Game Over Online ~ LEGO Indiana Jones: The Original Adventures

GameOver Game Reviews - LEGO Indiana Jones: The Original Adventures (c) LucasArts, Reviewed by - Stephen Riach

Game & Publisher LEGO Indiana Jones: The Original Adventures (c) LucasArts
System Requirements Xbox 360
Overall Rating 80%
Date Published Monday, August 4th, 2008 at 11:59 AM


Divider Left By: Stephen Riach Divider Right

After the success of the LEGO Star Wars series of video games, it’s no surprise other film and comic book franchises are lining up to get the block treatment. The Caped Crusader is set to appear later this fall in LEGO Batman: The Video Game but first, LucasArts and developer TT Games have teamed up again for LEGO Indiana Jones: The Original Adventures. So grab your whip and fedora hat, and let’s see how this latest LEGO inspired adventure stacks up.

As its title suggests, LEGO Indiana Jones: The Original Adventures allows players to play through all three of the classic Indiana Jones films: Raiders of the Lost Ark, Temple of Doom and The Last Crusade (sorry Crystal Skull fans, all three of you). Each movie is broken down into six chapters that you must complete in order. In other words, you can’t skip to The Last Crusade without completing both the Raiders of the Lost Ark and Temple of Doom storylines first.

Like LEGO Star Wars, gameplay in LEGO Indiana Jones consists of a combination of combat, platform and puzzle elements, though unlike LEGO Stars Wars, LEGO Indiana Jones emphasizes puzzle solving more than anything. In that regard, LEGO Indiana Jones plays a little more methodically than the LEGO Star Wars titles, though it still offers its share of action-packed moments that fans of the films will instantly recognize.

Combat is a little on the “meh” side. For one, there are no Nazis in the game. At least there are no visible Nazis. I suppose LucasArts and Traveler’s Tales didn’t think showing the insignia of the Nazi Party would be appropriate in a family friendly title, but then what’s the point in recreating this legendary film franchise if you don’t stay true to the source material? Anywho, the other problem with combat is that even though you’ll have access to an assortment of weapons, from guns to swords and even shovels, most of these weapons are second-rate compared to your basic bare-knuckles. Obviously there’s a long-range advantage for some of the weapons, like a bow and arrow, handguns or Indy’s trusty whip, but for those close combat scenarios you’re much better off dropping the sword and simply using your hands.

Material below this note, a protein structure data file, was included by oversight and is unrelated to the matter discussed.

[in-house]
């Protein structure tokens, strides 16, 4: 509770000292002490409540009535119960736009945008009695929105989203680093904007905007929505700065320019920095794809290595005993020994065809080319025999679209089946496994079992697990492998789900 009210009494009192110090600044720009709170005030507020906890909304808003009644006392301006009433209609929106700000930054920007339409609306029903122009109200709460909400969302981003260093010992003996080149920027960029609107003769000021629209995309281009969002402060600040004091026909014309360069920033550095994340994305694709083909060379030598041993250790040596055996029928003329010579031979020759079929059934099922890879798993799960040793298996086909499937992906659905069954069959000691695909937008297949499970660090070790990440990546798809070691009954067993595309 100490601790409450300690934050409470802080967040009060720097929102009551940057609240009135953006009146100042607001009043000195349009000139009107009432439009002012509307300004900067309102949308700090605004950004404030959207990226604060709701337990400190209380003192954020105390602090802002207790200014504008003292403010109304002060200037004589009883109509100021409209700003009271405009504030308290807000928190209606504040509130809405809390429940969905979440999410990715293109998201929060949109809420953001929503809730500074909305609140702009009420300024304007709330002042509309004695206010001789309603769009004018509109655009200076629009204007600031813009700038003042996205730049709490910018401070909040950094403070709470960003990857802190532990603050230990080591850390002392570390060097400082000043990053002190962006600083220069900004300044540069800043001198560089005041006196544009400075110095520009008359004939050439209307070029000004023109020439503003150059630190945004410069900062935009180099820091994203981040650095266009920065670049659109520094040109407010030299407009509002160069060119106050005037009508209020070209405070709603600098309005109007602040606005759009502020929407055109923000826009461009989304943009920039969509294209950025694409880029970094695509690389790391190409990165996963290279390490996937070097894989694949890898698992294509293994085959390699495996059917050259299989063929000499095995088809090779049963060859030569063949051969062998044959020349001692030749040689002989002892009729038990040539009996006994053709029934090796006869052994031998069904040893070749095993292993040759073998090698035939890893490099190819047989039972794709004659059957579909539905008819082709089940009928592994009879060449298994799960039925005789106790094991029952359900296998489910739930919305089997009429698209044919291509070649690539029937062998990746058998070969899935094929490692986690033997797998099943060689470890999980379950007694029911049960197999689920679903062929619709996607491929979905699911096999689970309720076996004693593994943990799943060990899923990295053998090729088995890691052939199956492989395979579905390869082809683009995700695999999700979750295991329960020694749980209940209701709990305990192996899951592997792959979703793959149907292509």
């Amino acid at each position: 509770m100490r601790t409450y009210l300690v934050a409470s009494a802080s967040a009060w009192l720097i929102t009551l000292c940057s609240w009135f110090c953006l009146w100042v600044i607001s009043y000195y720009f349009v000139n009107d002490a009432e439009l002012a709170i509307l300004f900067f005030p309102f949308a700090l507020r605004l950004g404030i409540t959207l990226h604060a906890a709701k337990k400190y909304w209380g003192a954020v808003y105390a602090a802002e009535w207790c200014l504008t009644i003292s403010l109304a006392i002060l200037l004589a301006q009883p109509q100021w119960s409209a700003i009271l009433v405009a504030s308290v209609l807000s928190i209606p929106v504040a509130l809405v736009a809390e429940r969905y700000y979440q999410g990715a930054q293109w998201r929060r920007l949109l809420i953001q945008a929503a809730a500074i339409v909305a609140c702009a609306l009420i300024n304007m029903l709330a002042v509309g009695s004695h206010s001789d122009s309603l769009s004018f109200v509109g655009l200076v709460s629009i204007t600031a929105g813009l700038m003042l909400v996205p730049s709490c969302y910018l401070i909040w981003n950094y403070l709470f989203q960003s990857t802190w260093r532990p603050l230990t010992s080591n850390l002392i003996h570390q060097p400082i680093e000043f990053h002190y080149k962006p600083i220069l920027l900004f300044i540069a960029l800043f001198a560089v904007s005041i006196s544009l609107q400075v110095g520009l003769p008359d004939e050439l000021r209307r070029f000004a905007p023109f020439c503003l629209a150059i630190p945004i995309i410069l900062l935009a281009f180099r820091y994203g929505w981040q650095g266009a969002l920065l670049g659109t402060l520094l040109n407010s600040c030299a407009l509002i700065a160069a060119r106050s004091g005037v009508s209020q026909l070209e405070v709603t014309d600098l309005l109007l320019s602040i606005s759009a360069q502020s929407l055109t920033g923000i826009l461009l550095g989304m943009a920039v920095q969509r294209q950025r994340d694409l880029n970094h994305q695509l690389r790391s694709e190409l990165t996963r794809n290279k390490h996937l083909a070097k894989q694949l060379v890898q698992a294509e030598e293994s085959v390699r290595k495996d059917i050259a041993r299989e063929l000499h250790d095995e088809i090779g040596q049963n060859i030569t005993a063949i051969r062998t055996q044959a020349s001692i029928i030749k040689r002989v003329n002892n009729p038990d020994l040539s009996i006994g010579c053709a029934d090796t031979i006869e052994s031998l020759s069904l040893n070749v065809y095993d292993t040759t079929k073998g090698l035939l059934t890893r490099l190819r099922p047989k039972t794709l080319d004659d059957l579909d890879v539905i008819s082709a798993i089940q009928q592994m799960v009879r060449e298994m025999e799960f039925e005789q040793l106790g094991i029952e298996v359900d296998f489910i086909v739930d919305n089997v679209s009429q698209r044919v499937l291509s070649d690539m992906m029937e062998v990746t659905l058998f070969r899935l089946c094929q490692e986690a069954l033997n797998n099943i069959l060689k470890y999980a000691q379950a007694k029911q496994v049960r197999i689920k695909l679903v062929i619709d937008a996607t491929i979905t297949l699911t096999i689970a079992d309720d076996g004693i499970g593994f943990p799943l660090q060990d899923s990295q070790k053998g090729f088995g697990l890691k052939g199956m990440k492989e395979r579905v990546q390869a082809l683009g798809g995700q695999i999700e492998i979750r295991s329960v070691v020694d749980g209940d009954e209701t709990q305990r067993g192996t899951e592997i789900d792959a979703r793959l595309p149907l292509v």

The platform elements aren’t too bad, though since you can’t move the camera around it can be difficult to gauge some of the jumps. The friendly AI can also pose problems in this area. As you play through most of the stages, you’ll be able to control one of two characters. The AI will take control of the second character and it’s not uncommon for the AI character to get in your way. Unfortunately you can’t tell that second character to stay put while you attempt a series of jumps. As a result, they tend to follow immediately behind and I can’t tell you how many times I fell off a ledge because the AI character got in my way.

As I said, LEGO Indiana Jones emphasizes puzzle solving so it’s no surprise it’s the most polished aspect of gameplay. Most of the puzzles are environmental in nature, requiring you to locate an object, than use it in some way within the environment to progress to the next area. Some of the puzzles require the cooperation of both friendly characters to complete. As you play through each of the stages, you’ll find that some areas can only be accessed by characters small enough to crawl through a tiny entrance, by characters with a certain hat on, and even other areas that require your character to be in possession of a book of hieroglyphics. These areas aren’t often critical to story progression, but rather offer a detour to riches and artifacts. This is how the game encourages replay. During or between any of the chapters, you can retreat back to Barnett College where, among other things, you can enter Free Play Mode and replay any of the stages you’ve previous cleared with any two characters you’ve unlocked. At the Barnett College, you can spend treasure you’ve found during the chapters to unlock these additional characters, as well as customize a character and re-watch various cutscenes.

Visually, LEGO Indiana Jones is just like LEGO Star Wars. Swap out the character models, environments and textures, and you’ve got the same bright, colorful, and cheerful look. The cutscenes are well made and John Williams’ famous soundtrack can be heard throughout the game. There’s a noticeable lack of ambient sound that would have added another dimension to the game but overall, the presentation in LEGO Indiana Jones is suited perfectly for its audience.

Other than combat, the biggest disappointment in LEGO Indiana Jones is the lack of online multiplayer. Considering it was present in the LEGO Star Wars series of titles, it’s disappointing to see the developers chose not to offer it here. If you want to play through the story mode co-operatively, you’re only option is to do so locally, but at least you can do that.

Despite the lack of online play and the humdrum combat system, LEGO Indiana Jones: The Original Adventures is a lot fun to play. With its cheerful visuals and challenging puzzles, the game does a charming job recounting the stories of each of the three classic films. As far as family friendly entertainment goes, LEGO Indiana Jones is a snappy way to spend the last of the summer days.

 

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Rating
80%
 

 

 
 

 

 

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